Tee - tee time
A race against the clock to complete a time trial.
Example usage: I'm going to try and beat my tt time today.
Most used in: Cycling communities around the world.
Most used by: Professional and amateur cyclists, especially those competing in time trials.
Comedy Value: 2
What is TT Time in Cycling?
TT Time, or time trial, is a type of cycling race in which cyclists compete against the clock. This type of race is held on a flat or rolling course, and riders are usually sent out in one-minute intervals. The winner of the race is the rider who completes the course in the shortest amount of time.
Time trials are a popular form of cycling competition and are held in many different countries. The UCI (Union Cycliste Internationale) World Championships are held annually and include a time trial event. Time trials are also held in many local and regional cycling events.
In a time trial, cyclists must use their own power and speed to complete the course as quickly as possible. Riders are not allowed to draft or ride in a peloton. This means that the only advantage that a rider has is their own strength, speed, and endurance.
Time trials are an important part of many cycling events and can be used to determine the overall winner. For example, in the Tour de France, the winner is the rider who has the lowest cumulative time from all the time trial stages.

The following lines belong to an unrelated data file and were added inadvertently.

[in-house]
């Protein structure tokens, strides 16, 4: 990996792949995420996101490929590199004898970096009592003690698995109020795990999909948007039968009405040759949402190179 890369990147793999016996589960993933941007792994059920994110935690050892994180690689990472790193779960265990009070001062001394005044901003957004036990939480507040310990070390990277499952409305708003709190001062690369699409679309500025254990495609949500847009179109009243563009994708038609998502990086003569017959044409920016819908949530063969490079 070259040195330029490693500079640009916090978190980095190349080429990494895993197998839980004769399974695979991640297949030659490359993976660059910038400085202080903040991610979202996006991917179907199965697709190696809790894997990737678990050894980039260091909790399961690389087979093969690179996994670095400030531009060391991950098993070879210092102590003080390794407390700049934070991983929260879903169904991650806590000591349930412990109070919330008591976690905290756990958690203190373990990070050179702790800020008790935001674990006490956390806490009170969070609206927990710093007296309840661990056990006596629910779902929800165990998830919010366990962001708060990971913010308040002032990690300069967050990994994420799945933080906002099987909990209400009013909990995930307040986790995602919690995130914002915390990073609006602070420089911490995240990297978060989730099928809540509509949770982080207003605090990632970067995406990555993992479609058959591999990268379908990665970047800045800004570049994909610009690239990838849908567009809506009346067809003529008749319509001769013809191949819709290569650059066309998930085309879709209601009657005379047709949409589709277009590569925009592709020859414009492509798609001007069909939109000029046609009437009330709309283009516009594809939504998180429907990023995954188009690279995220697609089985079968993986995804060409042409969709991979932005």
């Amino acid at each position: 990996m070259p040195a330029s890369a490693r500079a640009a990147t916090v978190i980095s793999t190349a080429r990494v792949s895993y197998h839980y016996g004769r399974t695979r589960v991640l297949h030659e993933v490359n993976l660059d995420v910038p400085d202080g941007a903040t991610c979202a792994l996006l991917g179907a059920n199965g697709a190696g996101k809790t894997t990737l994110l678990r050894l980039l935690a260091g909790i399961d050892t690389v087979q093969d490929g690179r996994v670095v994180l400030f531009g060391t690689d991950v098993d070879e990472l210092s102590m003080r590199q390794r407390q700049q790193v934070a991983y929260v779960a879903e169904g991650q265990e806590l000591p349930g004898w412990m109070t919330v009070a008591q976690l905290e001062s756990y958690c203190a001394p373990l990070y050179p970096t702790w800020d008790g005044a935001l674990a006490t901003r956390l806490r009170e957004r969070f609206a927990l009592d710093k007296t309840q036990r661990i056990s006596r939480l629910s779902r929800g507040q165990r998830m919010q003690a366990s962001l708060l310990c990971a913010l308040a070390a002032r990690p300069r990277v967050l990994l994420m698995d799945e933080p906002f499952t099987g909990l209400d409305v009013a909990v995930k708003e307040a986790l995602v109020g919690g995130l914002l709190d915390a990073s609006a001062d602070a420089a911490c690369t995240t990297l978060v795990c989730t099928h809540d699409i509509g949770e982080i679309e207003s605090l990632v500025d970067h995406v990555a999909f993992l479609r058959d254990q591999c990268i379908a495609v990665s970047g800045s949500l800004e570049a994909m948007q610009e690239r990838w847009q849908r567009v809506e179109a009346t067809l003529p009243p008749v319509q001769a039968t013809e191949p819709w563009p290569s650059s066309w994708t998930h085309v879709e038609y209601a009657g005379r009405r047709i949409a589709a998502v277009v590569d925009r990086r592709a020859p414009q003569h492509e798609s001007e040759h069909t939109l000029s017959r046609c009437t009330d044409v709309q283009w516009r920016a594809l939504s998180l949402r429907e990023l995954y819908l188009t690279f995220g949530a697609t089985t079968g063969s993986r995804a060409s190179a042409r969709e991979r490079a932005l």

Time trials also provide an opportunity for riders to challenge themselves and test their limits. Riders can use time trials to measure their progress and improve their speed and endurance.
The History of 'TT Time' in Cycling
The term 'TT time' is a reference to time trials, a popular form of cycling competition. Time trials involve one rider racing against the clock, and are a key part of bicycle racing. The term 'TT time' was first used in the late 19th century, when time trials became popular in Europe, particularly in France and England.
The first usage of the term 'TT time' is attributed to the French cycling magazine La Bicyclette in 1892. The magazine would refer to time trials as 'TT time' in its cycling reports, and the term quickly spread to other parts of Europe.
Today, the term is still used to refer to time trials in many parts of the world. It is also used to refer to the time a cyclist completes a race, such as in the Tour de France. The term has become a part of cycling culture and is now widely used by amateur and professional cyclists alike.